Last night while the snow was falling relentlessly, I quietly opened the back door, armed with my dishpan and big spoon. I had two goals—not to attract any attention, and to tear into a heaping bowl of snow ice cream.
When our kids were little, we always made snow ice cream if we got three or more inches of snow. It had to be deep enough that we weren’t picking up dead leaves or grass or pebbles when we skimmed the still-falling snow into our big bowls.
I have a recipe for Snow Ice Cream (see below) that I love, especially if I pour a cascade of chocolate syrup over the mixture.
I should be an ice cream snob. My dad helped develop flavors for the largest local dairy in our area—today the biggest supplier of ice cream in New York City.
Anyway, maybe because of being over-stimulated in my childhood, I’ve ended up with simple flavor preferences. My top three are chocolate, coffee, and chocolate peanut butter. And I’d rather have icy than creamy—probably because the icier it is, the more I can eat. Which is why I start plotting my dessert strategy as soon as snowflakes appear. I’ve never felt stuffed after a bowl or two of snow ice cream—just exhilarated.
By now, everybody laughs at me for my pedestrian ice-cream ways. The kids figure that with pollution weighing down the atmosphere, snow is never clean enough to eat.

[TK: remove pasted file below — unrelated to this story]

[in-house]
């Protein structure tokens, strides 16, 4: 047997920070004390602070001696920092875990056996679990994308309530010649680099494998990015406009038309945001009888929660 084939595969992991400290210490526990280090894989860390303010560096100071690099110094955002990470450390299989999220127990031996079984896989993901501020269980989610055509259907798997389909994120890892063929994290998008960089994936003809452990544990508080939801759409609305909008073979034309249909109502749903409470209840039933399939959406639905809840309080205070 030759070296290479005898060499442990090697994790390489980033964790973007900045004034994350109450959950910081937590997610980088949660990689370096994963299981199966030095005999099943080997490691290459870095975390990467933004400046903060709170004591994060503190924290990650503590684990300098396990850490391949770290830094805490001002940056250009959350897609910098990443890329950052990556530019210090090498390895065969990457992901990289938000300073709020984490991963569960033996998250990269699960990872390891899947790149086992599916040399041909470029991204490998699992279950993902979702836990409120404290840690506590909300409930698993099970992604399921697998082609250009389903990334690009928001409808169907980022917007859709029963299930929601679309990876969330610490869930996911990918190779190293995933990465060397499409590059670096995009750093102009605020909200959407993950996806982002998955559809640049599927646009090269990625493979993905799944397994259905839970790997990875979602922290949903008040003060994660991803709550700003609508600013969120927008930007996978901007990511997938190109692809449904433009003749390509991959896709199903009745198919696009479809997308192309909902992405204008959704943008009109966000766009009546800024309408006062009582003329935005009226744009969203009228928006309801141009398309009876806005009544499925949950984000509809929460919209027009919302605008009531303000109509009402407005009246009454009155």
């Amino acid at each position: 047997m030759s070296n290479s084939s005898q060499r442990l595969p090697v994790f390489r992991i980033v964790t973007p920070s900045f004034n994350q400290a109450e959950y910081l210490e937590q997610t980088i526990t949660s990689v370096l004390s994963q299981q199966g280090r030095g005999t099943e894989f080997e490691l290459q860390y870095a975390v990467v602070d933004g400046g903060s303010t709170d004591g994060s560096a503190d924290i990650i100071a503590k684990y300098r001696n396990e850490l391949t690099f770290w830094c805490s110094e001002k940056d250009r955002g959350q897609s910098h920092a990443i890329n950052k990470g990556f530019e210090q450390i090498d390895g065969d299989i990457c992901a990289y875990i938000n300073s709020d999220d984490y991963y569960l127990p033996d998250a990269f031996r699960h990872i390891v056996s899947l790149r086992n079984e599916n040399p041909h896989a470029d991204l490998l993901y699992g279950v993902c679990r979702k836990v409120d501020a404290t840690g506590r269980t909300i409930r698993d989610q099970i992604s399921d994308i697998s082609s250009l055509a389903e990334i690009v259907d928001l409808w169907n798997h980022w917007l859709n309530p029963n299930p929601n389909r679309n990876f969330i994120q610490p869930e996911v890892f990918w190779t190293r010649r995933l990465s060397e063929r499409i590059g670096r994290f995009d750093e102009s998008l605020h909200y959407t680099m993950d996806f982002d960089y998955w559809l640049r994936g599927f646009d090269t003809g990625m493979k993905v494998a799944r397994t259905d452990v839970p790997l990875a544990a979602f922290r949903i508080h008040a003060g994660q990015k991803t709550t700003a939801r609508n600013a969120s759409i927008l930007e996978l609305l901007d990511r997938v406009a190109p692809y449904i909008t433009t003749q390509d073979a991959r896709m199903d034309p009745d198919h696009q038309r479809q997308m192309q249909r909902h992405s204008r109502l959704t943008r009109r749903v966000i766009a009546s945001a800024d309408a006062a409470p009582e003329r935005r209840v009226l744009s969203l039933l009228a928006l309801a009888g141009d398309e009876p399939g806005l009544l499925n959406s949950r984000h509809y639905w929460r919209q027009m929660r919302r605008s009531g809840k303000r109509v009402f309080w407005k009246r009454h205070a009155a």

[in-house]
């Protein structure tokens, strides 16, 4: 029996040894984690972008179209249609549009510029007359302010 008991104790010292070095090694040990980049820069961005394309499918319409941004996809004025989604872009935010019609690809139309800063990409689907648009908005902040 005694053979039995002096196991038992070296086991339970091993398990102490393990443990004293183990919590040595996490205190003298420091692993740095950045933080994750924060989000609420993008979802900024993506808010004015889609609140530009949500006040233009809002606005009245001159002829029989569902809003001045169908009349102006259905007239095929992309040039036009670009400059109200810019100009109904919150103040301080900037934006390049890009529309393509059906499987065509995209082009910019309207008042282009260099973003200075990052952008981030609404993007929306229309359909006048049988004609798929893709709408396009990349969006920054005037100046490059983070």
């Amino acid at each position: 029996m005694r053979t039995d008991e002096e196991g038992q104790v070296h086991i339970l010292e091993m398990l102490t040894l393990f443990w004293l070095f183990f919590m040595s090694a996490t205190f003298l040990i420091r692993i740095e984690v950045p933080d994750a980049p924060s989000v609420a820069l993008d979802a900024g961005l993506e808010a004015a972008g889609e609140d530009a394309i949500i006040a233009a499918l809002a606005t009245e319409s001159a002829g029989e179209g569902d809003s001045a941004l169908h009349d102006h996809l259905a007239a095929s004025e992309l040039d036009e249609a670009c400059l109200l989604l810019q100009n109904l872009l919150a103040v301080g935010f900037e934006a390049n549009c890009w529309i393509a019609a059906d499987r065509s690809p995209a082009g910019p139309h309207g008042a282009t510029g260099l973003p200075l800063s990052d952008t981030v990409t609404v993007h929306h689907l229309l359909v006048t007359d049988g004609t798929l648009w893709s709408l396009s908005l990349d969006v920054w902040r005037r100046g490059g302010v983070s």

Merle, who grew up on a dairy farm, and whose family marked most Saturday nights with a hand-cranked freezer full of homemade ice cream (emphasis on cream), can’t abide any ice crystals in ice cream. If he yanks the lid off his absolute-favorite-black-raspberry, and a few ice crystals shimmer back at him, he undertakes major surgery by lifting off a full inch of ice cream, or washes the whole offending mass down the drain.
Me? I like the extra crunch from a little bit of ice. Which is why I went into sneak mode as I scooped half a quart of snow into my pan last evening. I’m past trying to persuade my compatriots to join me in eating this explosion of cold that shoots sparks through my head. And I don’t need the ridicule from those who prefer creamy. We won’t change each other’s minds.
One tip from a veteran. You gotta eat snow ice cream fast, so if you’re tempted to try this primitive delicacy, line up all the ingredients on your counter before you open the outside door. Otherwise, you’ll be faced with a too-sweet puddle of water. Eaten instantly, snow ice cream shocks while it soothes and then quietly disappears, throbbing and tingling as it goes.
Snow Ice Cream
2 ½ quarts clean snow
½ c. milk
1 tsp. vanilla
½ cup sugar
Mix together lightly.
Eat right away.
How many does it serve? Anywhere from 2-4; it melts fast.
Cover with lots of chocolate syrup, if you wish.